Whilst the big political debate yesterday, and certainly most of the news coverage, focused on the announcement of the date of the AV referendum, the other significant can of worms that was opened up was the proposed reduction in the number of MPs from 650 to 600 - a proposal that the Conservatives have insisted on tying to the AV reform.
The first interesting point was the figure. The Conservatives argued in their manifesto for a 10% cut (ie to 585). So how come the figure of 600 has now been picked and how firm is the commitment of the coalition to it?
The second point is that only the two small Scottish constituencies (Western Isles and Orkney & Shetland) have been preserved. The other two notable island seats - Ynys Mon and the Isle of Wight - will find themselves being amalgamated (at least in part) with a section of the mainland.
The Government has suggested that the average size of the new constituencies will be 75,000 and that a margin of 5% will be allowed - giving approximate minimums and maximums of 71,250 and 78,750. UK Polling Report has had a go at trying to predict approximate boundaries for such a change.
But if equality of voter numbers is all, why should the two Scottish seats be treated as an exception?
Of course, there are some other tricky hurdles to overcome. The major one being the situation of the National Assembly for Wales. The seats there are tied by law to the Westminster constituencies and a reduction in Wales from the current 40 seats to the probable 30 might well cause viability problems for the Assembly. If the Government has to sort this out before the overall seat reduction can go ahead then it may lead to significant delays.
Labour's major argument yesterday was to ask about the significant number of people who are not registered to vote but are entitled to do so (estimated as 3.5 million). Labour claim that the most significant under-representation issues tend to be in Labour seats. They believe that the number of likely Labour seats will be unfairly cut. This is a major concern, but is a red herring as far as the proposal to reduce seat numbers is concerned. I believe that under-registration is a significant issue in most parts of the country and the Government needs to take action. The move to individual registration of electors could and should be the spur to significant effort in this regard.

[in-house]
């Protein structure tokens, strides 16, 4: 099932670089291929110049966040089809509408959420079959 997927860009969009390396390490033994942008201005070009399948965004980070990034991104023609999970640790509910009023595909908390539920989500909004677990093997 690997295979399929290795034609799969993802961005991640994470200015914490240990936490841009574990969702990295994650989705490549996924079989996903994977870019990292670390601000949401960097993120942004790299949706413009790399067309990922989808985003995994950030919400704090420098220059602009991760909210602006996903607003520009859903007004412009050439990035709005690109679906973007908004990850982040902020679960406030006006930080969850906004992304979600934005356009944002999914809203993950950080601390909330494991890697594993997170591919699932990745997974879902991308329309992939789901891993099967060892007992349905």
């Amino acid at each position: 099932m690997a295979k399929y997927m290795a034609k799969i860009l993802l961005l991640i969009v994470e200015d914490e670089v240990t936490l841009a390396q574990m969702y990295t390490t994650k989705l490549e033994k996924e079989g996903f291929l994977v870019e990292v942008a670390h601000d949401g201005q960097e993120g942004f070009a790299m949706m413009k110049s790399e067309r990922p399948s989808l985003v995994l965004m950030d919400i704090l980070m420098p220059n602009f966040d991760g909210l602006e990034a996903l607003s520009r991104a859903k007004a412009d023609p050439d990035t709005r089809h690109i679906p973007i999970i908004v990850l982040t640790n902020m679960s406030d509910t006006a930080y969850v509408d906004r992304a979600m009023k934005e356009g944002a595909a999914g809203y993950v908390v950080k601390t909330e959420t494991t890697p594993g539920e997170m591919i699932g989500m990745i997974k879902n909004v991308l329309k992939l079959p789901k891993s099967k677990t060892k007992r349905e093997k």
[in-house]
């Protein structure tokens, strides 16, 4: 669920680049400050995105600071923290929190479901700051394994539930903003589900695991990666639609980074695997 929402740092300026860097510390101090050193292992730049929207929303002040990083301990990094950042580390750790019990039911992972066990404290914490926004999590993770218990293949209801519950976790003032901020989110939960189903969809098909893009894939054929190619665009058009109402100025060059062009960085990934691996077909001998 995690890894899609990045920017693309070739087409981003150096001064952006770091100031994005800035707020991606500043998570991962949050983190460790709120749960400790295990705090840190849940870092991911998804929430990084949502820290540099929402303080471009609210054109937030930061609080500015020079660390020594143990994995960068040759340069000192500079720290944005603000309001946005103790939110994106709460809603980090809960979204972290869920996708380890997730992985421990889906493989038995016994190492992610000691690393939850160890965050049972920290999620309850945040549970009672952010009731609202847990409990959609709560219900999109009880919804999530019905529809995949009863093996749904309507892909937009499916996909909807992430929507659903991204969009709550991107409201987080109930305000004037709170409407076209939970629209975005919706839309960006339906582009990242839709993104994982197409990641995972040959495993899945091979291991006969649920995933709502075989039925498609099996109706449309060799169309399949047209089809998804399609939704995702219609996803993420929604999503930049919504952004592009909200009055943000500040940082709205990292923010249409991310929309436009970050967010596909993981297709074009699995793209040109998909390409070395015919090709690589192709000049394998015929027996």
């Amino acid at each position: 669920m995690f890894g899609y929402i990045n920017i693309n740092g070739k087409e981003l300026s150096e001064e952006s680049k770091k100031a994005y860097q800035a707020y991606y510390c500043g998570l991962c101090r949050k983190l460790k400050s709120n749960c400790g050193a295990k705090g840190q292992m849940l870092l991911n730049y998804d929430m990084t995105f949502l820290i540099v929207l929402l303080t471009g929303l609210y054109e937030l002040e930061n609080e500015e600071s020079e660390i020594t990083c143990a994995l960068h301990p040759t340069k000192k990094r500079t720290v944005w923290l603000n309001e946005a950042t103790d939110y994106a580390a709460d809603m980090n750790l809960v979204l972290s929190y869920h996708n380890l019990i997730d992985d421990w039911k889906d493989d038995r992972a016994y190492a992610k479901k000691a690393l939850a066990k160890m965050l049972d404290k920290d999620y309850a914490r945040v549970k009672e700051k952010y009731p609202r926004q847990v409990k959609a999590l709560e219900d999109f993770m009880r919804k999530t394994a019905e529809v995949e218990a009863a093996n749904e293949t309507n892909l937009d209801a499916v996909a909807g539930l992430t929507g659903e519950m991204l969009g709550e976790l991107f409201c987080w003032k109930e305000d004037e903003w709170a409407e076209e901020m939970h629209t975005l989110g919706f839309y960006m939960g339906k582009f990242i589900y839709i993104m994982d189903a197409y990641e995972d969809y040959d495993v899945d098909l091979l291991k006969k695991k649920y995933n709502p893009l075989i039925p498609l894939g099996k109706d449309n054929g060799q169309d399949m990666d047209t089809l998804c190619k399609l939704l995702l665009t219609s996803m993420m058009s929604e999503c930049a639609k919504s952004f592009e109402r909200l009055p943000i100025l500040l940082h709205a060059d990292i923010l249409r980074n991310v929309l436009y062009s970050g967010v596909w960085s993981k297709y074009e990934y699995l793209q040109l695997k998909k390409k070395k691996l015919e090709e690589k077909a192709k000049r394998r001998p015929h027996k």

Here in Cornwall, we currently have approximately 419,000 registered electors. If we hold on to six seats then that would mean an average seat size of 69,833 - outside the threshold range. If we reverted to the five constituencies that existed prior to the recent general election, then the average size would be 83,800 - again, outside the threshold range.
So there seems little option on the face of it except to have a cross-border Devon and Cornwall seat. Whether this is a North Cornwall and West Devon seat or a Plymouth West, Saltash and Torpoint seat, such a move would be hugely contentious and not at all popular with people in Cornwall - including myself.
What options might there be to avoid this?
- First up, a joint campaign by all of Cornwall's six MPs, together with Cornwall Council and the people of Cornwall to persuade the Government that they are simply wrong to consider abolishing the historic and cultural border of Cornwall. The demographic arguments are on our side in that Cornwall's population is increasing in comparison with other parts of the UK and so whilst our voter numbers might be outside the threshold range at the moment, they would be 'coming right' as time goes on.
- Second, to test the firmness of the 600 figure. If the Conservatives stuck to their original 10% cut in MPs proposal then it just about be possible for Cornwall to retain its borders and have five MPs. Alternatively, if the 600 figure were to rise to about 615, then the the threshold limits would allow for six Cornish seats to be retained.
- Third, to increase the threshold limits to 7%, rather than the current five. This would still allow for the proposed reduction in seat numbers and correct the greatest anomalies in Scotland and Wales, but would allow the Boundary Commission to have greater regard to community boundaries - including the borders of Cornwall.
- Fourth, to 'de-couple' the MP number issue from the AV referendum. The AV issue is pretty clear and could be introduced (if voters agree) on current boundaries. The reduction in the number of MPs is far more complicated and requires a substantial boundary review. If the Boundary Commission is instructed to complete their work in just 18 months (instead of the usual 4 years) then the finished product is likely to be less good and the ability of the public to have their say will be far less.
- Of course, there is one other option. If the Government clarified the law to exclude the registration of second home owners then I suspect that this would remove sufficient numbers from the Cornwall electoral register to allow five Cornish seats which easily fit within the threshold limits.